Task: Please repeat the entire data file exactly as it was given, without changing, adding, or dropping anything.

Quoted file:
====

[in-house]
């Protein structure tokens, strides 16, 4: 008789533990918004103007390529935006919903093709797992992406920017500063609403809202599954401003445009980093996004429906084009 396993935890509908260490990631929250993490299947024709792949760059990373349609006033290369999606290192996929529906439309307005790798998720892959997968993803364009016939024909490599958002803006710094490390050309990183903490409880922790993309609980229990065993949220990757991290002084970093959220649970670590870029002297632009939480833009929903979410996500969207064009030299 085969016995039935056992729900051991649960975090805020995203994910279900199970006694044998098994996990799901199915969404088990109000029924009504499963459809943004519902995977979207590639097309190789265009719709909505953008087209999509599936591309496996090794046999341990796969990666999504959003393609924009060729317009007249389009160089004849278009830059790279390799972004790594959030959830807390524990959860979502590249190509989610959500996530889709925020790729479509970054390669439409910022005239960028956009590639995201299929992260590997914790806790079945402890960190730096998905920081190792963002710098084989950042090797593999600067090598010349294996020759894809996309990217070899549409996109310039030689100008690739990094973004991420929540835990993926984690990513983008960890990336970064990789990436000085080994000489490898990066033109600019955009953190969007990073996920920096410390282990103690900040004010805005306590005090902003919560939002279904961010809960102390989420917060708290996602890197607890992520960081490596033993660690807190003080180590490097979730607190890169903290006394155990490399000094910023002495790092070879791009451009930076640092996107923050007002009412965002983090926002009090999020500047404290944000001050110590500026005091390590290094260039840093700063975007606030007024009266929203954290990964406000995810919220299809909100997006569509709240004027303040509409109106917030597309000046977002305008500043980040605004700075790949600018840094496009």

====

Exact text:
[in-house]
């Protein structure tokens, strides 16, 4: 008789533990918004103007390529935006919903093709797992992406920017500063609403809202599954401003445009980093996004429906084009 396993935890509908260490990631929250993490299947024709792949760059990373349609006033290369999606290192996929529906439309307005790798998720892959997968993803364009016939024909490599958002803006710094490390050309990183903490409880922790993309609980229990065993949220990757991290002084970093959220649970670590870029002297632009939480833009929903979410996500969207064009030299 085969016995039935056992729900051991649960975090805020995203994910279900199970006694044998098994996990799901199915969404088990109000029924009504499963459809943004519902995977979207590639097309190789265009719709909505953008087209999509599936591309496996090794046999341990796969990666999504959003393609924009060729317009007249389009160089004849278009830059790279390799972004790594959030959830807390524990959860979502590249190509989610959500996530889709925020790729479509970054390669439409910022005239960028956009590639995201299929992260590997914790806790079945402890960190730096998905920081190792963002710098084989950042090797593999600067090598010349294996020759894809996309990217070899549409996109310039030689100008690739990094973004991420929540835990993926984690990513983008960890990336970064990789990436000085080994000489490898990066033109600019955009953190969007990073996920920096410390282990103690900040004010805005306590005090902003919560939002279904961010809960102390989420917060708290996602890197607890992520960081490596033993660690807190003080180590490097979730607190890169903290006394155990490399000094910023002495790092070879791009451009930076640092996107923050007002009412965002983090926002009090999020500047404290944000001050110590500026005091390590290094260039840093700063975007606030007024009266929203954290990964406000995810919220299809909100997006569509709240004027303040509409109106917030597309000046977002305008500043980040605004700075790949600018840094496009």